No 10 says Farage is an 'irrelevance' amid his suggestions he'll work with Trump

 
Natasha Clark
Follow Natasha
Donald Trump Holds Campaign Rally In Jackson, MS
Farage advised Trump on his US election campaign (Source: Getty)

Downing Street has denied claims that they will use Nigel Farage as a go-between for talks with the President-elect Donald Trump, claiming he was an "irrelevance".

The Telegraph claimed last night that ministers would be forced to use the contacts of the interim Ukip leader as they have no links to the President-to-be or his team.

Read more: Does Trump's victory provide the UK with opportunities?

No 10 denied the government lacked the contacts with Trump's team, and international trade secretary, Liam Fox, has insisted there was no intention of using Farage as a go-between. Fox himself is regarded as having strong Republican contacts in the US.

During the election campaign Farage made visits to the US and appeared with him at rallies. Trump had said a win for him would be "Brexit times ten".

Since Trump's victory, Farage has indicated he wants to play a role in building relations with the UK. "It it comes down to it, I could be there as a responsible adult to make sure everything's OK."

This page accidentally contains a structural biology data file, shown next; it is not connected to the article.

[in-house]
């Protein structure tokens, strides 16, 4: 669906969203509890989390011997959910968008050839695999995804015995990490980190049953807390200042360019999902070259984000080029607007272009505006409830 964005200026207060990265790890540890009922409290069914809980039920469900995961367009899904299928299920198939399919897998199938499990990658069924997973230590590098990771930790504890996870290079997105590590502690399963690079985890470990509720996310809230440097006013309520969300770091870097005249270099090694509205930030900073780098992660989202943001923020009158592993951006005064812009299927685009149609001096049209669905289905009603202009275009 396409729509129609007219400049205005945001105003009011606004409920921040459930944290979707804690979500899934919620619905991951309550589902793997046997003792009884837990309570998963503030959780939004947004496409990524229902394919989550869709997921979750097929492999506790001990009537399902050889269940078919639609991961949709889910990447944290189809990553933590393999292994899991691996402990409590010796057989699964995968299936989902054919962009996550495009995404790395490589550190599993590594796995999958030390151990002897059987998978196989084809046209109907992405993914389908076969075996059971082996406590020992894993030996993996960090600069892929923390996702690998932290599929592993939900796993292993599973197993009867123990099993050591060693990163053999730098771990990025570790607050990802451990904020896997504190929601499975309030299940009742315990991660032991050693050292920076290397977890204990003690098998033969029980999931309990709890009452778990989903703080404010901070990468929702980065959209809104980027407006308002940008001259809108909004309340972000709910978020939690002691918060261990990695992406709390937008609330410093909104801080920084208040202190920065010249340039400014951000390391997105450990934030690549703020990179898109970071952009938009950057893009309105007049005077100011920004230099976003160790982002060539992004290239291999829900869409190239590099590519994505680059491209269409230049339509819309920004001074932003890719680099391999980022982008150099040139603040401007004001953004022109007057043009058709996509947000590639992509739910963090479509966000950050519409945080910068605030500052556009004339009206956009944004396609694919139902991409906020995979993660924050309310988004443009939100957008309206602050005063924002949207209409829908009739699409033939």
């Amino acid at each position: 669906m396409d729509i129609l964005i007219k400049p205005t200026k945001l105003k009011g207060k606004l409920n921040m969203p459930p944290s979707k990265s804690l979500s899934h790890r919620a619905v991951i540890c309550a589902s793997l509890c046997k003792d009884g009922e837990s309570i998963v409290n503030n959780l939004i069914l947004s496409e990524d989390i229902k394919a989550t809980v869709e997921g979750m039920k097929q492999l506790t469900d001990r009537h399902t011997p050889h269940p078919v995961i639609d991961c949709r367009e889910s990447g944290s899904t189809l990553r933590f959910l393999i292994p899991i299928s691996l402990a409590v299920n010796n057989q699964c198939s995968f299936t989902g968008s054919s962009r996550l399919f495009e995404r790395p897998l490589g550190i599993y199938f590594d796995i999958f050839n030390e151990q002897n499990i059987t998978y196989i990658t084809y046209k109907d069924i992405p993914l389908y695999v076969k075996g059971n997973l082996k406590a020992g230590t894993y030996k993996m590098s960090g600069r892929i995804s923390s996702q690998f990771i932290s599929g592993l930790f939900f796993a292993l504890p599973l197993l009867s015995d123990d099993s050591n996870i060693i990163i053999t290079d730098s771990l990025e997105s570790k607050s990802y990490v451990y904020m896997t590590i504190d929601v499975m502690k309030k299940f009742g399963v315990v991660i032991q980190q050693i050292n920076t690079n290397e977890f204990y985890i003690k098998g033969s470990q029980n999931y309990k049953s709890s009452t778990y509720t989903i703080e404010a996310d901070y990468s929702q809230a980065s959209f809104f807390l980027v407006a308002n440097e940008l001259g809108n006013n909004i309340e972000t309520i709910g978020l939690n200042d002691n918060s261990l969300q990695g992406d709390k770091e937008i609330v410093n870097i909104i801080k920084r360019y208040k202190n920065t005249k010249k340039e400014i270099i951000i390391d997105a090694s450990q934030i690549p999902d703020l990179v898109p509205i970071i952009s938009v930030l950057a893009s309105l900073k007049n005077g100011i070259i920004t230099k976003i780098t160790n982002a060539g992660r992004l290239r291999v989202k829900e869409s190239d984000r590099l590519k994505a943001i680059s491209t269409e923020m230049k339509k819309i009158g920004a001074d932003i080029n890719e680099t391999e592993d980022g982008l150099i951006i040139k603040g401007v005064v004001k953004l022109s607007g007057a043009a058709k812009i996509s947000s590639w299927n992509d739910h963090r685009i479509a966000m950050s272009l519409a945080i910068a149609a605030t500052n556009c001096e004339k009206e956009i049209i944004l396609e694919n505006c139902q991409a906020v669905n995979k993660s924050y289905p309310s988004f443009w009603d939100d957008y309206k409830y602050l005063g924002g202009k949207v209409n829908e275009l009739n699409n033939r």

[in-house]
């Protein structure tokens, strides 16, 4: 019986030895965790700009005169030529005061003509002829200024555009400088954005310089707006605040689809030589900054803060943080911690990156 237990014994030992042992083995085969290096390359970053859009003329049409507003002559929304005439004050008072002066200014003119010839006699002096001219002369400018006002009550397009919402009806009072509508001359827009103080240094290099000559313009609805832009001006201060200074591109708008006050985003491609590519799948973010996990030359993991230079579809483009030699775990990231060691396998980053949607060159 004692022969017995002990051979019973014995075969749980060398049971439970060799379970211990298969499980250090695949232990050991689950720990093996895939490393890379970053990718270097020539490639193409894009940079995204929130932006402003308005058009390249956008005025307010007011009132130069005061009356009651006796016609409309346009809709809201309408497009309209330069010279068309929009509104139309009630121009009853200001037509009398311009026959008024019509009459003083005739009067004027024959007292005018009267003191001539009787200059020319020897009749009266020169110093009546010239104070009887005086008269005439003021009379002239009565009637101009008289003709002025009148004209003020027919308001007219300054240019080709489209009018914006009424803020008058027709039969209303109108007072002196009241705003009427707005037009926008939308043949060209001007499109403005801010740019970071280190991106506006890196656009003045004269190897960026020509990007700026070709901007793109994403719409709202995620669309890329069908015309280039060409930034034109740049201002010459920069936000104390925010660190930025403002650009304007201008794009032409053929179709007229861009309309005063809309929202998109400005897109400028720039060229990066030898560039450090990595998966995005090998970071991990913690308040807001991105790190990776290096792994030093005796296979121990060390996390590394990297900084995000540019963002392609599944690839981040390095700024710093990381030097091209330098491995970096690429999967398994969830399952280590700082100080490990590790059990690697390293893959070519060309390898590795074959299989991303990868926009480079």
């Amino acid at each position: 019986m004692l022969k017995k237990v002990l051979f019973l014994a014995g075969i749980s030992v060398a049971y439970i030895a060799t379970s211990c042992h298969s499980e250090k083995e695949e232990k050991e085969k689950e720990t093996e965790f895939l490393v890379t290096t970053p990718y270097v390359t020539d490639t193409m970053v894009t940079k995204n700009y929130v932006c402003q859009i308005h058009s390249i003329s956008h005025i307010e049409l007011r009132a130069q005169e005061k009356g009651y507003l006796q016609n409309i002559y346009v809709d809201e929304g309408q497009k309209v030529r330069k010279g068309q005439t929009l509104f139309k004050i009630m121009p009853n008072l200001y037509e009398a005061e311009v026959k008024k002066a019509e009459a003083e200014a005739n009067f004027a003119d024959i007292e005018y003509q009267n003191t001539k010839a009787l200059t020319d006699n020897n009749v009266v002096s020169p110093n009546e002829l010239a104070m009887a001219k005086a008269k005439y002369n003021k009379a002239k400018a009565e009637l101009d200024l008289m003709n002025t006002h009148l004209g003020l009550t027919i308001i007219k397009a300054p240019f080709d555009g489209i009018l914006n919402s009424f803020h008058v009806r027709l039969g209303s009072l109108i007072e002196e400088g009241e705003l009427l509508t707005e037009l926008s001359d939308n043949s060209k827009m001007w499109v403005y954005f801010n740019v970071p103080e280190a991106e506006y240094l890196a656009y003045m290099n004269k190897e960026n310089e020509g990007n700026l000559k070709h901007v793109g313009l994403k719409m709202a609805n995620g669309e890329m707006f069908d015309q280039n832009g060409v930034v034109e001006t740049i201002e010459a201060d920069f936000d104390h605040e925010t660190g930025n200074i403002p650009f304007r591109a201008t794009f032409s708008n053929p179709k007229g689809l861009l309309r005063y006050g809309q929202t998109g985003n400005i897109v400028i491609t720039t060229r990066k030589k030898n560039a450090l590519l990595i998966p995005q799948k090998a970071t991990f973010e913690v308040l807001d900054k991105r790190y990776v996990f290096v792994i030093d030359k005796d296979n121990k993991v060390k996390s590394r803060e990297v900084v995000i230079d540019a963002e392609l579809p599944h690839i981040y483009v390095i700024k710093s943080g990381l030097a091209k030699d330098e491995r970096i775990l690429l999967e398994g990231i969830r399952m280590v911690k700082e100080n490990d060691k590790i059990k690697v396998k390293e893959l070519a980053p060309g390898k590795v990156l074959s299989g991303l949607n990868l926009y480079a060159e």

Theresa May spoke on the phone with Trump yesterday after he secured an unexpected victory in the US election, but concerns were raised after he spoke with at least nine other leaders before her.

Read more: What Trump's win means for banking red tape

Downing Street said Trump had reiterated the importance of the "special relationship" between the two countries and that the UK was a "very, very special place for me and for our country." He invited her to visit Washington DC to meet him as soon as possible.

Foreign secretary Boris Johnson, who had previously said Trump was "out of his mind" for suggesting a ban on Muslims entering the US, has changed his tune on the President-elect.

Johnson said: "I would respectfully say to my beloved European friends and colleagues that it's time that we snapped out of the general doom and gloom about the result of this election and collective 'whinge-o-rama' that seems to be going on in some places."

Related articles